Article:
• stand down, suspension, expulsion and exclusion of students
  • attendance

school policies in relation to meeting the requirements of the Vulnerable Children Act 2014.

Areas for improved compliance practice

To improve current practice, the board of trustees should ensure copies of current policies are easily accessible to parents and teachers at all times.

4 Going forward

Key strengths of the school

For sustained improvement and future learner success the school can draw on existing strengths in:

  • collaborative systems and practices that continually improve the quality of teaching and learning

  • students’ involvement in a broad curriculum that provides a wide range of opportunities for them to experience success

  • pastoral systems and processes that promote positive relationships

  • strong culturally responsive practices that promote students’ culture language and identity, especially for Māori students.

Next steps

For sustained improvement and future learner success, priorities for further development are in:

  • processes to assist leaders to better monitor and report accelerated student achievement at a schoolwide level

  • strengthening evidence-based internal evaluation to better show the impact of planned actions on improving equity and excellence for all learners.

The school has requested that ERO undertakes an internal evaluation workshop for trustees and senior leaders.

ERO’s next external evaluation process and timing

ERO is likely to carry out the next external evaluation in three years.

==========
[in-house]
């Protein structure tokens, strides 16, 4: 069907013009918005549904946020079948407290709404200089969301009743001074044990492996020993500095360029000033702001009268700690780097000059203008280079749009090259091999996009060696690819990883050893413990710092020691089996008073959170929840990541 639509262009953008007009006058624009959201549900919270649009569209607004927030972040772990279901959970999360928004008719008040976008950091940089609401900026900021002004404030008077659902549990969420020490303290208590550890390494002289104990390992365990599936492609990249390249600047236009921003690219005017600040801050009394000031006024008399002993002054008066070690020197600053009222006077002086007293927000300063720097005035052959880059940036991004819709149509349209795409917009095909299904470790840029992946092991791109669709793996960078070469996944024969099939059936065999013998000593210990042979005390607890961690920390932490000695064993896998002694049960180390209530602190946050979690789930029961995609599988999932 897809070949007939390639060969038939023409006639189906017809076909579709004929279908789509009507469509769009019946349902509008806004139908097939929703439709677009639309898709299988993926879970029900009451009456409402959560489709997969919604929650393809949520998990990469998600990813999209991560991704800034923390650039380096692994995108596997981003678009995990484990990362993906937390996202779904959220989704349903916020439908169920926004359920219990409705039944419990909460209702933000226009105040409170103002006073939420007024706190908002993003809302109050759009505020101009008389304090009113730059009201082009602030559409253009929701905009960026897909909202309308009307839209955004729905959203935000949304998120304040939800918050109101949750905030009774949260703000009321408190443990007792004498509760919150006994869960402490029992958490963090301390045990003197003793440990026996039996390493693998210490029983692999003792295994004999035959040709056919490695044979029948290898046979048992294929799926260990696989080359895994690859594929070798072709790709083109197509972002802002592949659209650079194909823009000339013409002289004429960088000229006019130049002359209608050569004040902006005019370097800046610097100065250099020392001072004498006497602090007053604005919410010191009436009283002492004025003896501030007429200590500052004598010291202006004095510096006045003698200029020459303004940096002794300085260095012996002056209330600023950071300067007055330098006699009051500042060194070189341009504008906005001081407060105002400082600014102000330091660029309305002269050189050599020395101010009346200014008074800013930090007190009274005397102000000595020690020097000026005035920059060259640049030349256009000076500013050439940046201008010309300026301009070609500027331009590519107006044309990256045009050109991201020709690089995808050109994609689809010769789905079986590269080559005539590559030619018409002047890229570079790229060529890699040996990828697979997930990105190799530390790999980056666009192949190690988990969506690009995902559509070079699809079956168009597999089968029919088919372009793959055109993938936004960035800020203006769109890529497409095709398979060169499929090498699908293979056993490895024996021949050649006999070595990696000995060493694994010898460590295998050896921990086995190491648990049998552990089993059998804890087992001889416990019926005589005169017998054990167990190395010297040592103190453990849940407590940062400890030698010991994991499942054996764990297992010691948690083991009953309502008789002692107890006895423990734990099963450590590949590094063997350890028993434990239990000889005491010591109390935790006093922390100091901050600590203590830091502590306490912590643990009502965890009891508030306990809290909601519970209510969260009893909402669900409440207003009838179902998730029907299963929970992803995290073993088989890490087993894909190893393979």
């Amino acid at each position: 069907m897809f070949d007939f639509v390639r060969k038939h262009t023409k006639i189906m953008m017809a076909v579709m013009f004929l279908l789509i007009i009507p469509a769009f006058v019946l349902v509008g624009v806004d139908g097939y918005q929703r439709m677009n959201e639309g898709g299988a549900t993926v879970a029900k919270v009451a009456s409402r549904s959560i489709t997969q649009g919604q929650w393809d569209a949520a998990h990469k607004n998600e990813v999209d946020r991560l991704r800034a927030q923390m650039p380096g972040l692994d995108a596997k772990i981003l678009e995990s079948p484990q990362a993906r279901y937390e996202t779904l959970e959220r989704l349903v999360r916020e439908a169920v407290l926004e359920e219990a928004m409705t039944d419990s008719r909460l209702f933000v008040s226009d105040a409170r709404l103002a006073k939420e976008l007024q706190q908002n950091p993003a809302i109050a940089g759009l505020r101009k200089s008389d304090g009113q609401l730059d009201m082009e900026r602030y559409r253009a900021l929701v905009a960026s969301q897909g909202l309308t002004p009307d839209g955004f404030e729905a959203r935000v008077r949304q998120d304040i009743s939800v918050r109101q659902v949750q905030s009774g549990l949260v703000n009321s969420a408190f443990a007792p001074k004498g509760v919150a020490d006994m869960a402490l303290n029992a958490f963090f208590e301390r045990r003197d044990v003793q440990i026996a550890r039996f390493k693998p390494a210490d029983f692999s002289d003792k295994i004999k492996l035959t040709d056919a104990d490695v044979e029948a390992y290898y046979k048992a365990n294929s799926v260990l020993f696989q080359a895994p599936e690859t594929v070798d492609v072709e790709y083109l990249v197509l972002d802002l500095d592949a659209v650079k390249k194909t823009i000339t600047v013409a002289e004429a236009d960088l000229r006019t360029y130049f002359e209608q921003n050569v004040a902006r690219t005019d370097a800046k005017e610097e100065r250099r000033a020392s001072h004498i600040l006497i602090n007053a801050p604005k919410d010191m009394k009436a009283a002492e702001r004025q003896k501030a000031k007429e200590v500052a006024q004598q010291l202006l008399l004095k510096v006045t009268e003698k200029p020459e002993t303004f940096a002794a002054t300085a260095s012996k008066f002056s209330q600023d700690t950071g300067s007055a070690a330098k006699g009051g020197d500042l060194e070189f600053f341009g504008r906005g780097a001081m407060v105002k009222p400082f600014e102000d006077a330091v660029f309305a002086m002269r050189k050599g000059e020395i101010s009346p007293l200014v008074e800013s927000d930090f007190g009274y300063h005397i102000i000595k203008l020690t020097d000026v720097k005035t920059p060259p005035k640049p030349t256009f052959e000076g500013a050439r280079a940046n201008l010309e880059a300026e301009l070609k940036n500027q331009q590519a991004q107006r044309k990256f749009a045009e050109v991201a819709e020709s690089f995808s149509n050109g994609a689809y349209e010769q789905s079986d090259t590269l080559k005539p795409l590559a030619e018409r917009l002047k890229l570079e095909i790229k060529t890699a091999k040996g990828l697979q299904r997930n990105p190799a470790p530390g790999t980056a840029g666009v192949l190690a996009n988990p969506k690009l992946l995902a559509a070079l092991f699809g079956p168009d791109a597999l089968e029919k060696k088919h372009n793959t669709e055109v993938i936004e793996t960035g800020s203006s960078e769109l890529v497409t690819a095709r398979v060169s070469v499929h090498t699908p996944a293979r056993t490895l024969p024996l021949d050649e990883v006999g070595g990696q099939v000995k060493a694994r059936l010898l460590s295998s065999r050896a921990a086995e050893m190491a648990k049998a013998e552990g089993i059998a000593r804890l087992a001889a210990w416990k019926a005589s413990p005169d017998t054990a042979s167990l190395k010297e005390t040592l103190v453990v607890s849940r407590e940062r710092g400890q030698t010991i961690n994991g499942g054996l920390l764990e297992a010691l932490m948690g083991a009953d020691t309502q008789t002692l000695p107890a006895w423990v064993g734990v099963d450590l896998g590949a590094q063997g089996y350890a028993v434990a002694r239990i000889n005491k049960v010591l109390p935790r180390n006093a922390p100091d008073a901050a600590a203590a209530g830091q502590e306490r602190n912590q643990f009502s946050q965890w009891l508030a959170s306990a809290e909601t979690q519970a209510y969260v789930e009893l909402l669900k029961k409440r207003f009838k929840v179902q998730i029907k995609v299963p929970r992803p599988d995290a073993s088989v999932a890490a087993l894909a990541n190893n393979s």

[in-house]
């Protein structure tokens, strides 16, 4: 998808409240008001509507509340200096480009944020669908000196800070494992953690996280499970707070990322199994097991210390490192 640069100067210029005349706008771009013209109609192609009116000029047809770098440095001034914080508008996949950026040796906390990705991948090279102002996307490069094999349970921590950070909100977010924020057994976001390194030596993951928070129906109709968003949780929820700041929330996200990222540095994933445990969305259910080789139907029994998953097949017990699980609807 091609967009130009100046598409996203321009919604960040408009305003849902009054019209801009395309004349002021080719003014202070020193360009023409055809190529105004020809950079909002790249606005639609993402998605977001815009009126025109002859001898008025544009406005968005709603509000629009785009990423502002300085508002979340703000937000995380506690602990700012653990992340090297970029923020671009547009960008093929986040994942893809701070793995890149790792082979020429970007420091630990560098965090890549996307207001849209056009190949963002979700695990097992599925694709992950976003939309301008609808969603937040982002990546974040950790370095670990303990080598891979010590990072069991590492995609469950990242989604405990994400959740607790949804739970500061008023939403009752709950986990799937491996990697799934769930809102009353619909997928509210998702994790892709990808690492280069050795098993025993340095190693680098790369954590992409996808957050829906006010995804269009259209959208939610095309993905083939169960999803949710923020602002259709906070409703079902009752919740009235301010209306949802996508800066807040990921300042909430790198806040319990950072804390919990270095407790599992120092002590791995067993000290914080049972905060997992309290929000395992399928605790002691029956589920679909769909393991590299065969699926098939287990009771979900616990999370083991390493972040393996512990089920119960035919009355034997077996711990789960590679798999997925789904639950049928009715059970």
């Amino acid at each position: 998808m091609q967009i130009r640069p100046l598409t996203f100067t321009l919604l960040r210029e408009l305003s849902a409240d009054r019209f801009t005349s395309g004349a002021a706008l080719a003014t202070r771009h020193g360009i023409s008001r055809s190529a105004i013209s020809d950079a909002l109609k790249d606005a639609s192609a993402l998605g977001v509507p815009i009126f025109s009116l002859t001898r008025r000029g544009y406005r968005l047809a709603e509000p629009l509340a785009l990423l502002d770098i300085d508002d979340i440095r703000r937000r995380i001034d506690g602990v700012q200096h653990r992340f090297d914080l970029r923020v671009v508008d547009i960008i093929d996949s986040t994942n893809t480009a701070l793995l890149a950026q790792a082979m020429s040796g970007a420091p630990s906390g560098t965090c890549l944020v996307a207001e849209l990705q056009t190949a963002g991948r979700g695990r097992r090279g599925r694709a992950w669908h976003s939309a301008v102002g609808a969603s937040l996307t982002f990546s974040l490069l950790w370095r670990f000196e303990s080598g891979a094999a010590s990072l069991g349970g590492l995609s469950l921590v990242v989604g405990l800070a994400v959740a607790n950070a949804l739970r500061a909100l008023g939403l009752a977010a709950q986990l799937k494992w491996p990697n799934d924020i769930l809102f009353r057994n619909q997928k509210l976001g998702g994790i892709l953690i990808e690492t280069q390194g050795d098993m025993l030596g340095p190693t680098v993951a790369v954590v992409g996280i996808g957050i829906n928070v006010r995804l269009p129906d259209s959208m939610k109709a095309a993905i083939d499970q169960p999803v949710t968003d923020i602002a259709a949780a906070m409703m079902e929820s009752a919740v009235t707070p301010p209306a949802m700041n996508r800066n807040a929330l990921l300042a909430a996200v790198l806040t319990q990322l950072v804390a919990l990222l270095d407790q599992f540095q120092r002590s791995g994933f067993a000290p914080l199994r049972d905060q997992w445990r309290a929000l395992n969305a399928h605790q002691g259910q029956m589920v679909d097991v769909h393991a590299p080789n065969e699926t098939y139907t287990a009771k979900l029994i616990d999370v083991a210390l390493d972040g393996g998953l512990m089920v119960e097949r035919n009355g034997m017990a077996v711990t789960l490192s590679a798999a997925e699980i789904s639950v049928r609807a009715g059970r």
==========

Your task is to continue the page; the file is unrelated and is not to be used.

Alan Wynyard

Director Review & Improvement Services Central

Te Tai Pokapū - Central Region

29 August 2018

About the school

Location

Masterton

Ministry of Education profile number

2909

School type

Intermediate (Years 7 to 8)

School roll

515

Gender composition

Boys 52%, Girls 48%

Ethnic composition

Māori 31%
Pākehā 62%
Pacific 4%
Other ethnic groups 3%

Students with Ongoing Resourcing Funding (ORS)

Yes

Provision of Māori medium education

No

Review team on site

June 2018

Date of this report

29 August 2018

Most recent ERO report(s)

Education Review June 2015
education Review June 2012
Education Review December 2008

Findings

Students participate in a wide range of well-considered curriculum opportunities that respond to their strengths, interests and needs. A new senior leadership team is fostering a culture of whanaungatanga and providing a sound platform to support the school's challenge – to accelerate student achievement and progress.

ERO is likely to carry out the next review in three years.

1 Context

What are the important features of this school that have an impact on student learning?